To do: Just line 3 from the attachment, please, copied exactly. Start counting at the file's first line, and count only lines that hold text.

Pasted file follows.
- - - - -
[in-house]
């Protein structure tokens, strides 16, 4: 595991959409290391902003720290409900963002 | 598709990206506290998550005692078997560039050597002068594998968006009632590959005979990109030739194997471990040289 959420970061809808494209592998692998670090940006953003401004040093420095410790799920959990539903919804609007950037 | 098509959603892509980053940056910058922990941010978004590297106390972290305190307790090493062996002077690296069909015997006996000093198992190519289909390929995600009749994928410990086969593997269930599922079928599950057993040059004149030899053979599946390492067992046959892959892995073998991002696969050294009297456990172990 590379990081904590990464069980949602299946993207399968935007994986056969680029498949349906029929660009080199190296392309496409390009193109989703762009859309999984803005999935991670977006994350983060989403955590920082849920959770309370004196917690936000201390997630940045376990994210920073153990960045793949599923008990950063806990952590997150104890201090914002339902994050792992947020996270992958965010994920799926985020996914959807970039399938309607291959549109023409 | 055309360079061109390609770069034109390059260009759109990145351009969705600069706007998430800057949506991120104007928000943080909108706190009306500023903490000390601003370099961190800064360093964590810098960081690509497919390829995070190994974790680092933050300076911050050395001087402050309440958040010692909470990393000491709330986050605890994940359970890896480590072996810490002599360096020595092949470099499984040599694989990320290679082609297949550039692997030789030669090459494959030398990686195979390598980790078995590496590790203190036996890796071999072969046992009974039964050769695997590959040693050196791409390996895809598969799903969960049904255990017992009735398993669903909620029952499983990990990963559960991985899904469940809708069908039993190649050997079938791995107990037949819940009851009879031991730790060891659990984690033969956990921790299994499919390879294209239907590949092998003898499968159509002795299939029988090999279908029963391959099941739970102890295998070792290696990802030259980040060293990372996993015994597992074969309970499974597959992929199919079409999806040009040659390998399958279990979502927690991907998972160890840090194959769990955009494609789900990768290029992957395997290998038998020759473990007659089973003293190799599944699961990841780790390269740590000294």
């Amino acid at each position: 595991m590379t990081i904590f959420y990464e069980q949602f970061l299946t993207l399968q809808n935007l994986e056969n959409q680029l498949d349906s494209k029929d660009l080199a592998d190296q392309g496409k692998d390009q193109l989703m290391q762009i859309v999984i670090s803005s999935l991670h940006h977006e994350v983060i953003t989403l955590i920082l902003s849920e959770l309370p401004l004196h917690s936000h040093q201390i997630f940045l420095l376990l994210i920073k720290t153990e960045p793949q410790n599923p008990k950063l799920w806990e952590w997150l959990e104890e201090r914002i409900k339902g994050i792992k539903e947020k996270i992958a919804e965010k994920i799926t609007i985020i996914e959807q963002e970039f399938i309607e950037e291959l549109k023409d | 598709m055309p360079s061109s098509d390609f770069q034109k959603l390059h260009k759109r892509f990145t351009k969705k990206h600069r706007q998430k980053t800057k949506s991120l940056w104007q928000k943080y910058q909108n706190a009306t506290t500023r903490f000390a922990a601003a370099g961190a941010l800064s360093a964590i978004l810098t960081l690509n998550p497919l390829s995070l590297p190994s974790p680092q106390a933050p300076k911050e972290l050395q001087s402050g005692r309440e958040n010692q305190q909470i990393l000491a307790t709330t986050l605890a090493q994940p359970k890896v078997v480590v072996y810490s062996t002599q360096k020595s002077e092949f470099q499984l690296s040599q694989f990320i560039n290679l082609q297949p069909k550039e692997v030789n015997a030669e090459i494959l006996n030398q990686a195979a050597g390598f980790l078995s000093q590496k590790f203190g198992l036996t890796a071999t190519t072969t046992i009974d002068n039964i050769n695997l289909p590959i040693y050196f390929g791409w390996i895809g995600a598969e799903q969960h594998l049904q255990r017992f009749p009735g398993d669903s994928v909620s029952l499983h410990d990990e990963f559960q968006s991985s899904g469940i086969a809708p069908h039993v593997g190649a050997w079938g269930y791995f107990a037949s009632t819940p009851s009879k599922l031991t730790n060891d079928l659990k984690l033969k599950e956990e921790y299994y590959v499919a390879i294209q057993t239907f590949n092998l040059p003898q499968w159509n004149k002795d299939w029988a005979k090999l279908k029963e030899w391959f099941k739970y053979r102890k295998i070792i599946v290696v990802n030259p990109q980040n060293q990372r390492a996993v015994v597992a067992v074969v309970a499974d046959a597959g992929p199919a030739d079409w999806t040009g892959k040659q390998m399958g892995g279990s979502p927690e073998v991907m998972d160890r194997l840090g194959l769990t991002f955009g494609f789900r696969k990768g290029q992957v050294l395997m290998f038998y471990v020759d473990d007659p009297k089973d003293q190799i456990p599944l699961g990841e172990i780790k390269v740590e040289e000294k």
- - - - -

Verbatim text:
């Amino acid at each position: 595991m590379t990081i904590f959420y990464e069980q949602f970061l299946t993207l399968q809808n935007l994986e056969n959409q680029l498949d349906s494209k029929d660009l080199a592998d190296q392309g496409k692998d390009q193109l989703m290391q762009i859309v999984i670090s803005s999935l991670h940006h977006e994350v983060i953003t989403l955590i920082l902003s849920e959770l309370p401004l004196h917690s936000h040093q201390i997630f940045l420095l376990l994210i920073k720290t153990e960045p793949q410790n599923p008990k950063l799920w806990e952590w997150l959990e104890e201090r914002i409900k339902g994050i792992k539903e947020k996270i992958a919804e965010k994920i799926t609007i985020i996914e959807q963002e970039f399938i309607e950037e291959l549109k023409d | 598709m055309p360079s061109s098509d390609f770069q034109k959603l390059h260009k759109r892509f990145t351009k969705k990206h600069r706007q998430k980053t800057k949506s991120l940056w104007q928000k943080y910058q909108n706190a009306t506290t500023r903490f000390a922990a601003a370099g961190a941010l800064s360093a964590i978004l810098t960081l690509n998550p497919l390829s995070l590297p190994s974790p680092q106390a933050p300076k911050e972290l050395q001087s402050g005692r309440e958040n010692q305190q909470i990393l000491a307790t709330t986050l605890a090493q994940p359970k890896v078997v480590v072996y810490s062996t002599q360096k020595s002077e092949f470099q499984l690296s040599q694989f990320i560039n290679l082609q297949p069909k550039e692997v030789n015997a030669e090459i494959l006996n030398q990686a195979a050597g390598f980790l078995s000093q590496k590790f203190g198992l036996t890796a071999t190519t072969t046992i009974d002068n039964i050769n695997l289909p590959i040693y050196f390929g791409w390996i895809g995600a598969e799903q969960h594998l049904q255990r017992f009749p009735g398993d669903s994928v909620s029952l499983h410990d990990e990963f559960q968006s991985s899904g469940i086969a809708p069908h039993v593997g190649a050997w079938g269930y791995f107990a037949s009632t819940p009851s009879k599922l031991t730790n060891d079928l659990k984690l033969k599950e956990e921790y299994y590959v499919a390879i294209q057993t239907f590949n092998l040059p003898q499968w159509n004149k002795d299939w029988a005979k090999l279908k029963e030899w391959f099941k739970y053979r102890k295998i070792i599946v290696v990802n030259p990109q980040n060293q990372r390492a996993v015994v597992a067992v074969v309970a499974d046959a597959g992929p199919a030739d079409w999806t040009g892959k040659q390998m399958g892995g279990s979502p927690e073998v991907m998972d160890r194997l840090g194959l769990t991002f955009g494609f789900r696969k990768g290029q992957v050294l395997m290998f038998y471990v020759d473990d007659p009297k089973d003293q190799i456990p599944l699961g990841e172990i780790k390269v740590e040289e000294k």